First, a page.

According to the most recent National Pet Owners Survey (2017-2018), conducted by the American Pet Products Association http://www.americanpetproducts.org/press_industrytrends.asp, some 68 percent of American households have a pet. That works out to about 84.6 million homes with 89.7 million dogs. Those are heartwarming figures if you love dogs but they also come with a note of caution. The more dogs there are, the more chances there are of dog bites and other dog-related damage.
Dog bite statistics can be a little wonky online, depending on where you find them and how they are presented. However, if we look at numbers from the AVMA https://www.avma.org/public/Pages/Dog-Bite-Prevention.aspx, they claim that 4.5 million people in the U.S. are bitten by dogs each year. Almost 1 in 5 of those people require medical attention. Every year, more than 800,000 Americans receive medical attention for dog bites; at least half of them are children. Senior citizens are the second most common dog bite victims. Not all of these bites involve homeowners but many do. Before your dog bites someone you will want to make sure that you have liability insurance.
According to State Farm and other sources, Americans filed more than 15,000 home insurance liability claims in 2015 due to dog bites and other dog-related injuries, costing insurers about $570 million. That sum was about one-third of all homeowner claims paid in 2015.
Homeowners sometimes get the idea that insurers don’t like dogs but that’s not really true. Most home and renters insurance provide some amount of liability coverage related to dog bites and/or attacks. They often cover up to $100,000 or in some cases $300,000 in damages. Dog owners will be responsible for costs beyond these amounts. However, if you have dogs, it’s often a good idea to increase your coverage or buy an umbrella policy to be more fully covered. You can also look for supplemental insurance or specialized liability insurance that has dog owners specifically in mind.
Your home insurance policy typically covers your spouse, relatives, and dependents who are under 21 years old. These people would be protected from losses related to a dog bite or injury and they won’t be able to file a claim with they are the subject of an attack. Most policies also cover unpaid dog sitters and dog walkers if your dog bites or injures them while he is in their care.
It can depend on the insurance company, but some insurers may not cover all breeds. Rightly or wrongly, some insurers can deny or restrict coverage if you own a certain breed. Or they can require a homeowner to sign liability waivers for any bites that may happen. If your dog attacks someone, they may drop your coverage or raise your premium. Insurers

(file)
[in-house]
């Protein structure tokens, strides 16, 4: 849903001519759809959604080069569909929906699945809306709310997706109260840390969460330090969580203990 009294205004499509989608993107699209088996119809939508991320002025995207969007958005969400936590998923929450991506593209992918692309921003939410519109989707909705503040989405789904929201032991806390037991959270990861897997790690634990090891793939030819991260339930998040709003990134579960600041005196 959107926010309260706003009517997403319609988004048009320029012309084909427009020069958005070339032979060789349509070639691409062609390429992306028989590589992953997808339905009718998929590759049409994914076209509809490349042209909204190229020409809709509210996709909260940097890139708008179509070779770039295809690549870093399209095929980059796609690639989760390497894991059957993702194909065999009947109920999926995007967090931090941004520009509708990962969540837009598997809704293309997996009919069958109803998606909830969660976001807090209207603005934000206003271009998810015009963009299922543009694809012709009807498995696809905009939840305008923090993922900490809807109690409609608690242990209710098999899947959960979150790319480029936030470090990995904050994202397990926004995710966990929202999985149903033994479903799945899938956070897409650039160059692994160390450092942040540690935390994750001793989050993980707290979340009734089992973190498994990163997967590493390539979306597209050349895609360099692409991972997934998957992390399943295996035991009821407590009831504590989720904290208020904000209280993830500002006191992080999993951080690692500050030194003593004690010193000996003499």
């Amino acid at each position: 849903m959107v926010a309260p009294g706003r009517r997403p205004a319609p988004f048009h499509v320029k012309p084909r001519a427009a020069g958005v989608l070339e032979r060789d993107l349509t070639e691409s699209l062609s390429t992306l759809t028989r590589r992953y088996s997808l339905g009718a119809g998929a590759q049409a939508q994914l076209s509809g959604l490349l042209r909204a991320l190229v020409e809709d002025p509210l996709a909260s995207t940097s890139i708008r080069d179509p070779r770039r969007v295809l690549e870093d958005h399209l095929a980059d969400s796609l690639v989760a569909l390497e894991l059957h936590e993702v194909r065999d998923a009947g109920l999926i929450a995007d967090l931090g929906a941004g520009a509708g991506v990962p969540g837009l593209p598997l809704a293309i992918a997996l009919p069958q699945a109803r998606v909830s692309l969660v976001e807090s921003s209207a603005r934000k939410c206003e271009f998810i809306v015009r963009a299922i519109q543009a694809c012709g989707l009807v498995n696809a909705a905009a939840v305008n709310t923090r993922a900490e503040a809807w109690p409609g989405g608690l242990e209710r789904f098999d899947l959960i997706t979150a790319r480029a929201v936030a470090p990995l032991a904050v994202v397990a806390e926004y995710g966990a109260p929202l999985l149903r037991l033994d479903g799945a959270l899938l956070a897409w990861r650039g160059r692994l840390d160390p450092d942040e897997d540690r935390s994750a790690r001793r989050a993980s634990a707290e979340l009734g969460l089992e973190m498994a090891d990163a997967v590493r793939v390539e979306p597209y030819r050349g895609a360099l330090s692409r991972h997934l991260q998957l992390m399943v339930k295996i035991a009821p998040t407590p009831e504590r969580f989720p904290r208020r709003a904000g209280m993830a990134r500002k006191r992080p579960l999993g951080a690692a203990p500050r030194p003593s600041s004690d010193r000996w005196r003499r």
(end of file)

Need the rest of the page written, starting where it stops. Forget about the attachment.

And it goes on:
These are the breeds that tend to raise red flags for some insurers, though the list can vary somewhat depending on the company.
Companies may also consider special training a dog has received, AKC Canine Good Citizenship titles, obedience and therapy dog work, and other factors that could show a dog is well-behaved. Obviously, if the dog has a poor history of aggression that will count against him.
There are some companies that look at the individual dog instead of his breed. The following companies have a reputation for insuring breeds that some other companies have excluded:
These companies are known for looking at individual dogs instead of breeds. If you have a breed that has been blacklisted by other insurance companies, you should try some of these companies, especially if your dog has a good temperament.
Yes, it is legal in most states. If you live in Pennsylvania or Michigan it’s illegal for insurers to exclude dogs from homeowners insurance based on breed but in all other states, insurance companies can choose which breeds they want to cover – or not cover.
The first thing to do is to talk to your insurance agent. Ask them to recommend another insurer that could cover you and your home.
If that’s no good, start shopping for homeowners coverage. Contact multiple providers and compare quotes. See who offers you the best rates regardless of what kind of dog you have.
Remember that many insurance companies don’t turn down homeowners with certain breeds automatically. Agents may ask you to show letters from your vet or your dog’s certificate from obedience school testifying to his good behavior. An agent may even visit your home and meet your dog before making a decision about covering you and your dog.
Some insurers will provide homeowners coverage but they won’t include your dog in the policy. If this is the case, you may be able to buy a separate liability policy for your dog. Many companies and groups offer this kind of coverage today that provides protection for homeowners with a dog that could injure someone. You may have to pay an added expense for this kind of special insurance but you are being a responsible dog owner and meeting your obligations.
If you’re really having a hard time finding a company or group that will provide insurance for you and your dog, contact your state insurance commissioner’s office. They should be able to direct you to an insurer.